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A comparative study of stress experienced by Swedish and Norwegian police officers
Umeå University, Faculty of Social Sciences, Centre for Demographic and Ageing Research (CEDAR). Umeå University, Faculty of Social Sciences, Department of Social Work. Umeå University, Faculty of Social Sciences, Police Education Unit at Umeå University.ORCID iD: 0000-0001-8296-5313
Umeå University, Faculty of Social Sciences, Police Education Unit at Umeå University.ORCID iD: 0000-0001-6113-414x
Umeå University, Faculty of Social Sciences, Police Education Unit at Umeå University.
Umeå University, Faculty of Social Sciences, Police Education Unit at Umeå University.ORCID iD: 0000-0001-9861-3144
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2023 (English)In: Frontiers in Health Services, E-ISSN 2813-0146, Vol. 3Article in journal (Refereed) Published
Abstract [en]

Introduction: Police officers work in a variable environment under different circumstances and often involves stressful situations. This include working irregular hours, ongoing exposure to critical incidents, confrontations and violence. community police officers are mainly out in the society and have daily contact with the general public. critical incidents can also consist of being criticized and stigmatized as a police officer, both from the public but also lack of support from their own organization. There is evidence on negative impacts of stress on police officers. However, knowledge about the nature of police stress and its various types is insufficient. It is assumed that there are common stress factors which are universal among all police officers in different contexts but there is a lack of comparative studies to provide empirical evidence. The aim of this study is to compare different types of stress among police officers in Norway and Sweden and how the pattern of experiencing stress has changed over time in these countries.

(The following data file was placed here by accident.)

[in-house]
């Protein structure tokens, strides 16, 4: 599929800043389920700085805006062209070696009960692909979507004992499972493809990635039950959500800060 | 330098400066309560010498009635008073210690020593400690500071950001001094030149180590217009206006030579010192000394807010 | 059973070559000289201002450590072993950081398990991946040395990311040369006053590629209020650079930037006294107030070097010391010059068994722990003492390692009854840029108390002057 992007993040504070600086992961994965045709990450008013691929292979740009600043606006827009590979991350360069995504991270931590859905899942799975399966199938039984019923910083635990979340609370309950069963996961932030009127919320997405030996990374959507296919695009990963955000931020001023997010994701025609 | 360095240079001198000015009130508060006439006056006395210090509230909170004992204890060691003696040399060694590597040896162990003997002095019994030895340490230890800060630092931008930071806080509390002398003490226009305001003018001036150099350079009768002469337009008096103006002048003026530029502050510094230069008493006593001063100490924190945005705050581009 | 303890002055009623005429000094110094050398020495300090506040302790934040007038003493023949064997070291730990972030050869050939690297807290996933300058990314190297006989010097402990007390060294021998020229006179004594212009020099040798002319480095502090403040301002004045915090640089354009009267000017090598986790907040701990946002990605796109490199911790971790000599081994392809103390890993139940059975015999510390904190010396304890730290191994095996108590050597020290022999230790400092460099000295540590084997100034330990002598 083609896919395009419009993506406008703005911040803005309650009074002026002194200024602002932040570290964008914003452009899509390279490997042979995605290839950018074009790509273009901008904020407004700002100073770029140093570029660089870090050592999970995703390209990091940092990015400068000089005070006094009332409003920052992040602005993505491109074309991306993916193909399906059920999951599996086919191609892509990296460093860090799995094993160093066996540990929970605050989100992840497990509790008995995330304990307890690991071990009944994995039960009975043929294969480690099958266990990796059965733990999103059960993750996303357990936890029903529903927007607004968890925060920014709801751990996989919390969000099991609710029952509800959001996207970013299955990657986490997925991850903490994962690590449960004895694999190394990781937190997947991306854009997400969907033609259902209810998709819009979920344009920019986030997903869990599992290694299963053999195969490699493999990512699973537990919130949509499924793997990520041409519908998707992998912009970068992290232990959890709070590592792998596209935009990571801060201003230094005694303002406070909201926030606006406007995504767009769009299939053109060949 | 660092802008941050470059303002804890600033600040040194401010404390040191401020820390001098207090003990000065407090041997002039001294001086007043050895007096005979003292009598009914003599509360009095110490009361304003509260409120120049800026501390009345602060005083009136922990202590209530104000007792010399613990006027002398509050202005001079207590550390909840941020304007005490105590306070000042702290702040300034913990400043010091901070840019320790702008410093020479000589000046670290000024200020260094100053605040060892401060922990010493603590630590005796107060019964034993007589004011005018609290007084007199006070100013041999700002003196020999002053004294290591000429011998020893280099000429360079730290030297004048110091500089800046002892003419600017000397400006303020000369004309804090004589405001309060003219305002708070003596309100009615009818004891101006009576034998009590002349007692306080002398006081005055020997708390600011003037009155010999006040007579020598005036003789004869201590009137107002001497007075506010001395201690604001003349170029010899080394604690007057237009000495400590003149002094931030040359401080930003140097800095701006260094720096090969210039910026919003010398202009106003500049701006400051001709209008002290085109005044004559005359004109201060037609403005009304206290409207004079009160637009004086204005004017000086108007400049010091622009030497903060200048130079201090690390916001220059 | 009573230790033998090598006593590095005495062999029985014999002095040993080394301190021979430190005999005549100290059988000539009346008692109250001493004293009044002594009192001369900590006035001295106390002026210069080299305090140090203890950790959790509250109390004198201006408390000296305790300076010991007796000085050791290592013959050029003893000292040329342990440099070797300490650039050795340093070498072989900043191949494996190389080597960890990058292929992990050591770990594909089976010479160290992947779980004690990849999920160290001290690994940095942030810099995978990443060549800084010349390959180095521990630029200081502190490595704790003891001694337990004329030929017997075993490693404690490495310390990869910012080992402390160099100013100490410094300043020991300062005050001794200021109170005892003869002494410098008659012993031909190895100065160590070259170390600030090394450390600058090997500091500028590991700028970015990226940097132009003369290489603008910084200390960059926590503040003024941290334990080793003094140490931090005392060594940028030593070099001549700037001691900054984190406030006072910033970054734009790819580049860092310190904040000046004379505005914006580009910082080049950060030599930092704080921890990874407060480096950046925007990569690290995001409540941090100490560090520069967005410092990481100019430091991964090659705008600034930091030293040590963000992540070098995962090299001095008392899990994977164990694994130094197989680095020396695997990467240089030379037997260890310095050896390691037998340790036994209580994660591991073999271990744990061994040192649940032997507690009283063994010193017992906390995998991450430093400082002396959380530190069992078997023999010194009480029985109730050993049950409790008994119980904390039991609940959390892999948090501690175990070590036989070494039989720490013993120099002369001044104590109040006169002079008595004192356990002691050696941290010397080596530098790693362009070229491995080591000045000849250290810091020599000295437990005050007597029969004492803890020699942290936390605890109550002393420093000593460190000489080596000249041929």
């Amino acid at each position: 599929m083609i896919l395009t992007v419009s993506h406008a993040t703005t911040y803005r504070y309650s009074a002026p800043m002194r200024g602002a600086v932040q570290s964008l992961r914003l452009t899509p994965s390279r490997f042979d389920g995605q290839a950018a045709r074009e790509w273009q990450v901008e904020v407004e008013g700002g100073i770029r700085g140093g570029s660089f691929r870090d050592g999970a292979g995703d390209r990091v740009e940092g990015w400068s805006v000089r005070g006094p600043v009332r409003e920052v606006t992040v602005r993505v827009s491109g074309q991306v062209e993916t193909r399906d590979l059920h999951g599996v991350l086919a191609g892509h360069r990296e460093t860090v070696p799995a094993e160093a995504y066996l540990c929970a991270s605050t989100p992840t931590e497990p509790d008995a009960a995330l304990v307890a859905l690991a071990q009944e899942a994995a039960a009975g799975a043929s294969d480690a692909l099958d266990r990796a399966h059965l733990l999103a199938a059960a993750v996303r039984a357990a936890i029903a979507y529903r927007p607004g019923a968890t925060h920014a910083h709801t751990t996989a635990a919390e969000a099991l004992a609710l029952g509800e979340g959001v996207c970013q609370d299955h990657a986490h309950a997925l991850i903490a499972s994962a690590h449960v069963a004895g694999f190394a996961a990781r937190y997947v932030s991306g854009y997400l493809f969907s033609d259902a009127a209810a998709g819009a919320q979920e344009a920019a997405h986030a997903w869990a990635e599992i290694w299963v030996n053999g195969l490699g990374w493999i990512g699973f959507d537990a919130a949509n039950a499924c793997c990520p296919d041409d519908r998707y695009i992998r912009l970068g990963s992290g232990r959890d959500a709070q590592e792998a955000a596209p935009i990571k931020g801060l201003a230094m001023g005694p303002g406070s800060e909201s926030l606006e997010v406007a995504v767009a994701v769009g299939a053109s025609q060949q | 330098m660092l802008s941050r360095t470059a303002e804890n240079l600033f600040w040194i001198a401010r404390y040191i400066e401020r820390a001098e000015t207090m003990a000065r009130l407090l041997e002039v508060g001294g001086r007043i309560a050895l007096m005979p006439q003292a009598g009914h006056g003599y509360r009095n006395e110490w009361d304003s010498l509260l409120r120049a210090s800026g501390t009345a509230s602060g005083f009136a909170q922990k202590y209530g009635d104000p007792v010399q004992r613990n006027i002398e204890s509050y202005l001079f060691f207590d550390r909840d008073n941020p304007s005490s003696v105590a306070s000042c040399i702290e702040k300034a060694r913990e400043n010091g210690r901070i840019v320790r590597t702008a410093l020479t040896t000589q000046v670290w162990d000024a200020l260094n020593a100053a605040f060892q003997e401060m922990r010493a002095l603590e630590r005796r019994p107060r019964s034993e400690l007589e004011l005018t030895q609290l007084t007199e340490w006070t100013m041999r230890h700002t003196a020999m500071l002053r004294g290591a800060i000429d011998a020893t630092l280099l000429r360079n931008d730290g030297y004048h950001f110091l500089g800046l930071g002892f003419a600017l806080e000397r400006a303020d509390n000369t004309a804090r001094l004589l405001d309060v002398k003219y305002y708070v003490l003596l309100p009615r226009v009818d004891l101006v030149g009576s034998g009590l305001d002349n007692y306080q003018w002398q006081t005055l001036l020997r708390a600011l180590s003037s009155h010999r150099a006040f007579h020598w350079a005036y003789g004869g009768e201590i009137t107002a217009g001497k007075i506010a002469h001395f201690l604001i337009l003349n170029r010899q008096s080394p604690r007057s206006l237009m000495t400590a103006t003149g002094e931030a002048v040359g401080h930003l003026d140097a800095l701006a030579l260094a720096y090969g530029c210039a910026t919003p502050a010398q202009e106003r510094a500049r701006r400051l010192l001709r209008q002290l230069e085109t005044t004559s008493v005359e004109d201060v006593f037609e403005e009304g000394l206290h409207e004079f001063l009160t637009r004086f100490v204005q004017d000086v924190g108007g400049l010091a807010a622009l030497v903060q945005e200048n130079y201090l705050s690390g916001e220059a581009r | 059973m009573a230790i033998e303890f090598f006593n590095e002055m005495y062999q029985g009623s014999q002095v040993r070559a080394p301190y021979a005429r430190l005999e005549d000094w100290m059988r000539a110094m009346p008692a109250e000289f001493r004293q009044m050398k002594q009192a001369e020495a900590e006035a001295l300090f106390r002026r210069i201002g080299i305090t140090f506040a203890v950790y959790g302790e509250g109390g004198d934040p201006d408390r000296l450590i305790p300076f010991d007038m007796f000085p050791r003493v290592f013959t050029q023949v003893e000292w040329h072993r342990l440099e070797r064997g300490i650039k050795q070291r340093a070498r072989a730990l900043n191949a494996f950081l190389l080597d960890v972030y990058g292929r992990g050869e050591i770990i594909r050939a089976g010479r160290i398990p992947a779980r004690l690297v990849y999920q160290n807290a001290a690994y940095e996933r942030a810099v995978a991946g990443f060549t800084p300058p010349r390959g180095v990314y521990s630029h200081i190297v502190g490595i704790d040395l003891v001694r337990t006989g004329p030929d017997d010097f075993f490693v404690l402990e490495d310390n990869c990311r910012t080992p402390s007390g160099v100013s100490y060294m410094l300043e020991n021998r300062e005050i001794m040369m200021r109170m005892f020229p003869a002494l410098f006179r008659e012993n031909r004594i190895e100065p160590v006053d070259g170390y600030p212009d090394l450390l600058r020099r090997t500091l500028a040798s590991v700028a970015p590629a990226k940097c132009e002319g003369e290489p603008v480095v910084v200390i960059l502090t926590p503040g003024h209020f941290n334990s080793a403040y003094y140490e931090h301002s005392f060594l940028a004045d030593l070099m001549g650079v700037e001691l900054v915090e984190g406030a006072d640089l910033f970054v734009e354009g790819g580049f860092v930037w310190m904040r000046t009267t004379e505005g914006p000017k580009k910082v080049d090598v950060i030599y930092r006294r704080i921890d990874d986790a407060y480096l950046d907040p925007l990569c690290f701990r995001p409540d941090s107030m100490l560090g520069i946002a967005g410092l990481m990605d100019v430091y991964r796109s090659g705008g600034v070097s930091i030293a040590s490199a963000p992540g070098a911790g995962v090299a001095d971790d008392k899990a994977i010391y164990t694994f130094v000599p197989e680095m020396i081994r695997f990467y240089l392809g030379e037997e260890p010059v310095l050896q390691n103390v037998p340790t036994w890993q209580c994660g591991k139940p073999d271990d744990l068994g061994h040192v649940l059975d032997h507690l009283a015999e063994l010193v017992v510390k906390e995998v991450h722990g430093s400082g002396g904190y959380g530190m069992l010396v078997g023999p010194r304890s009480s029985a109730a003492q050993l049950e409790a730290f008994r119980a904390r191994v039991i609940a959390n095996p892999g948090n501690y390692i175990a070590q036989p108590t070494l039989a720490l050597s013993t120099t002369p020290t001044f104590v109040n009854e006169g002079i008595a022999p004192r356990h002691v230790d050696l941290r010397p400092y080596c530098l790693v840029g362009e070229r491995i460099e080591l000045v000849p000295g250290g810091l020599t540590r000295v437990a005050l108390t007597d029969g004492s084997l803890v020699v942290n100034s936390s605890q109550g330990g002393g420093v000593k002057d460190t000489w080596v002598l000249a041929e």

Methods: The study population consisted of patrolling police officers from 20 local police districts or units in all seven regions in Sweden (n = 953) and patrolling police officers from four police districts in Norway (n = 678). A 42-item Police Stress Identification Questionnaire was used to measure the stress level.

Results: The findings show differences in types of stressful events as well as its severity among police officers in Sweden and Norway. The level of stress decreased over time among Swedish police officers whereas it showed no change or even an increase among the Norwegian participants.

Discussion: The results of this study are relevant for policy-makers, police authorities and lay police officers in each country to tailor their efforts to prevent stress among police officers.

Place, publisher, year, edition, pages
Frontiers Media S.A., 2023. Vol. 3
Keywords [en]
stress, police, comparative study, Sweden, Norway
National Category
Public Health, Global Health, Social Medicine and Epidemiology
Identifiers
URN: urn:nbn:se:umu:diva-208339DOI: 10.3389/frhs.2023.1072248ISI: 001112632600001PubMedID: 36926512Scopus ID: 2-s2.0-85159670302OAI: oai:DiVA.org:umu-208339DiVA, id: diva2:1758030
Available from: 2023-05-20 Created: 2023-05-20 Last updated: 2024-02-21Bibliographically approved

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Padyab, MojganHansson, JonasSundqvist, JohannaInzunza, MiguelGhazinour, Mehdi

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Padyab, MojganHansson, JonasSundqvist, JohannaInzunza, MiguelGhazinour, Mehdi
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Centre for Demographic and Ageing Research (CEDAR)Department of Social WorkPolice Education Unit at Umeå University
Public Health, Global Health, Social Medicine and Epidemiology

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CiteExportLink to record
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